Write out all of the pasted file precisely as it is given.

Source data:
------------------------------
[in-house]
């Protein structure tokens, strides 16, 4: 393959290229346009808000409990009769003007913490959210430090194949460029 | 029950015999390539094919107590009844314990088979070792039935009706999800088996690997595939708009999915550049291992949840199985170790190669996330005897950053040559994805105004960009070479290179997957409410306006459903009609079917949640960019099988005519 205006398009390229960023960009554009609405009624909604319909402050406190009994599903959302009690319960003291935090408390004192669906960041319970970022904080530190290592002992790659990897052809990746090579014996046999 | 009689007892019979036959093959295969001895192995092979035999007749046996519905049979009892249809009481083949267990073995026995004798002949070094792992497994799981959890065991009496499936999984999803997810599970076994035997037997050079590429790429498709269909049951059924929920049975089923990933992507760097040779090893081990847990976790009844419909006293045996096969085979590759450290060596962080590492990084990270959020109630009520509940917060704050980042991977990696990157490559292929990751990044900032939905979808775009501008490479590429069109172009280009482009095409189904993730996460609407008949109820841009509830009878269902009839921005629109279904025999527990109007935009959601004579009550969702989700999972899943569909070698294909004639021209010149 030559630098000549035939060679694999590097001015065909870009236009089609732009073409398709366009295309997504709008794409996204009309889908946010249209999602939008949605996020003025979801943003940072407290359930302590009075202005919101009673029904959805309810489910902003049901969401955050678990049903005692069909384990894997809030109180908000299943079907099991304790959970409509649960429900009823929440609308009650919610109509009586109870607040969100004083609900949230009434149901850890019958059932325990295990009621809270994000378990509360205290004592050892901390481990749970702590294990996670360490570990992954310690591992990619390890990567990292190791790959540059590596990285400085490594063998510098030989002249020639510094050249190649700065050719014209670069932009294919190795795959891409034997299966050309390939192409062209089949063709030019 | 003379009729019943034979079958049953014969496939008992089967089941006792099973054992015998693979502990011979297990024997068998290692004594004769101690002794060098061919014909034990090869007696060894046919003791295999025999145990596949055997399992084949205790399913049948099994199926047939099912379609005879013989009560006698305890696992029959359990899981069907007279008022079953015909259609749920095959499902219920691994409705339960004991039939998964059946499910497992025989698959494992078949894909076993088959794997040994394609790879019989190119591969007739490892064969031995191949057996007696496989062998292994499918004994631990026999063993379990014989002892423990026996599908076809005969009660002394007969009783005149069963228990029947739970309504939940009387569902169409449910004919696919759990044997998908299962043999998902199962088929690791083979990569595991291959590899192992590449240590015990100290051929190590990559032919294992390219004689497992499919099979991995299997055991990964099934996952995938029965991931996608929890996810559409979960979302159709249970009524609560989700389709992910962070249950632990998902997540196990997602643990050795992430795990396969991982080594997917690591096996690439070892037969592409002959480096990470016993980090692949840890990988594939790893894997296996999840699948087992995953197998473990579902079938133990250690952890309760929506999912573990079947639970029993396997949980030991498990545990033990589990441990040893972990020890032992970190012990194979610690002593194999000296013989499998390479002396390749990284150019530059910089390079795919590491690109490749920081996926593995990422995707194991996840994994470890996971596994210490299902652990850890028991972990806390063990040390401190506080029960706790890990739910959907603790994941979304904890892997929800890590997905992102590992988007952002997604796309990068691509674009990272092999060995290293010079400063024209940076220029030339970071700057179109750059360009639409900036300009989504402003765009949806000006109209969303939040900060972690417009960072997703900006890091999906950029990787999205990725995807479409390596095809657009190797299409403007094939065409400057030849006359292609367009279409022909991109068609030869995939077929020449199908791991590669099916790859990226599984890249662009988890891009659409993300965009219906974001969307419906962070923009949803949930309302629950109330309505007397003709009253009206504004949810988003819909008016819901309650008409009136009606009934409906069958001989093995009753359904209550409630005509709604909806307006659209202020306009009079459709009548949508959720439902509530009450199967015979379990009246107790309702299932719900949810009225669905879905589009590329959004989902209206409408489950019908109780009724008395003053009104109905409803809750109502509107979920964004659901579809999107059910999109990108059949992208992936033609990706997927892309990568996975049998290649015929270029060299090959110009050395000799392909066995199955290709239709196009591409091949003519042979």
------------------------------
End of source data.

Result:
[in-house]
């Protein structure tokens, strides 16, 4: 393959290229346009808000409990009769003007913490959210430090194949460029 | 029950015999390539094919107590009844314990088979070792039935009706999800088996690997595939708009999915550049291992949840199985170790190669996330005897950053040559994805105004960009070479290179997957409410306006459903009609079917949640960019099988005519 205006398009390229960023960009554009609405009624909604319909402050406190009994599903959302009690319960003291935090408390004192669906960041319970970022904080530190290592002992790659990897052809990746090579014996046999 | 009689007892019979036959093959295969001895192995092979035999007749046996519905049979009892249809009481083949267990073995026995004798002949070094792992497994799981959890065991009496499936999984999803997810599970076994035997037997050079590429790429498709269909049951059924929920049975089923990933992507760097040779090893081990847990976790009844419909006293045996096969085979590759450290060596962080590492990084990270959020109630009520509940917060704050980042991977990696990157490559292929990751990044900032939905979808775009501008490479590429069109172009280009482009095409189904993730996460609407008949109820841009509830009878269902009839921005629109279904025999527990109007935009959601004579009550969702989700999972899943569909070698294909004639021209010149 030559630098000549035939060679694999590097001015065909870009236009089609732009073409398709366009295309997504709008794409996204009309889908946010249209999602939008949605996020003025979801943003940072407290359930302590009075202005919101009673029904959805309810489910902003049901969401955050678990049903005692069909384990894997809030109180908000299943079907099991304790959970409509649960429900009823929440609308009650919610109509009586109870607040969100004083609900949230009434149901850890019958059932325990295990009621809270994000378990509360205290004592050892901390481990749970702590294990996670360490570990992954310690591992990619390890990567990292190791790959540059590596990285400085490594063998510098030989002249020639510094050249190649700065050719014209670069932009294919190795795959891409034997299966050309390939192409062209089949063709030019 | 003379009729019943034979079958049953014969496939008992089967089941006792099973054992015998693979502990011979297990024997068998290692004594004769101690002794060098061919014909034990090869007696060894046919003791295999025999145990596949055997399992084949205790399913049948099994199926047939099912379609005879013989009560006698305890696992029959359990899981069907007279008022079953015909259609749920095959499902219920691994409705339960004991039939998964059946499910497992025989698959494992078949894909076993088959794997040994394609790879019989190119591969007739490892064969031995191949057996007696496989062998292994499918004994631990026999063993379990014989002892423990026996599908076809005969009660002394007969009783005149069963228990029947739970309504939940009387569902169409449910004919696919759990044997998908299962043999998902199962088929690791083979990569595991291959590899192992590449240590015990100290051929190590990559032919294992390219004689497992499919099979991995299997055991990964099934996952995938029965991931996608929890996810559409979960979302159709249970009524609560989700389709992910962070249950632990998902997540196990997602643990050795992430795990396969991982080594997917690591096996690439070892037969592409002959480096990470016993980090692949840890990988594939790893894997296996999840699948087992995953197998473990579902079938133990250690952890309760929506999912573990079947639970029993396997949980030991498990545990033990589990441990040893972990020890032992970190012990194979610690002593194999000296013989499998390479002396390749990284150019530059910089390079795919590491690109490749920081996926593995990422995707194991996840994994470890996971596994210490299902652990850890028991972990806390063990040390401190506080029960706790890990739910959907603790994941979304904890892997929800890590997905992102590992988007952002997604796309990068691509674009990272092999060995290293010079400063024209940076220029030339970071700057179109750059360009639409900036300009989504402003765009949806000006109209969303939040900060972690417009960072997703900006890091999906950029990787999205990725995807479409390596095809657009190797299409403007094939065409400057030849006359292609367009279409022909991109068609030869995939077929020449199908791991590669099916790859990226599984890249662009988890891009659409993300965009219906974001969307419906962070923009949803949930309302629950109330309505007397003709009253009206504004949810988003819909008016819901309650008409009136009606009934409906069958001989093995009753359904209550409630005509709604909806307006659209202020306009009079459709009548949508959720439902509530009450199967015979379990009246107790309702299932719900949810009225669905879905589009590329959004989902209206409408489950019908109780009724008395003053009104109905409803809750109502509107979920964004659901579809999107059910999109990108059949992208992936033609990706997927892309990568996975049998290649015929270029060299090959110009050395000799392909066995199955290709239709196009591409091949003519042979």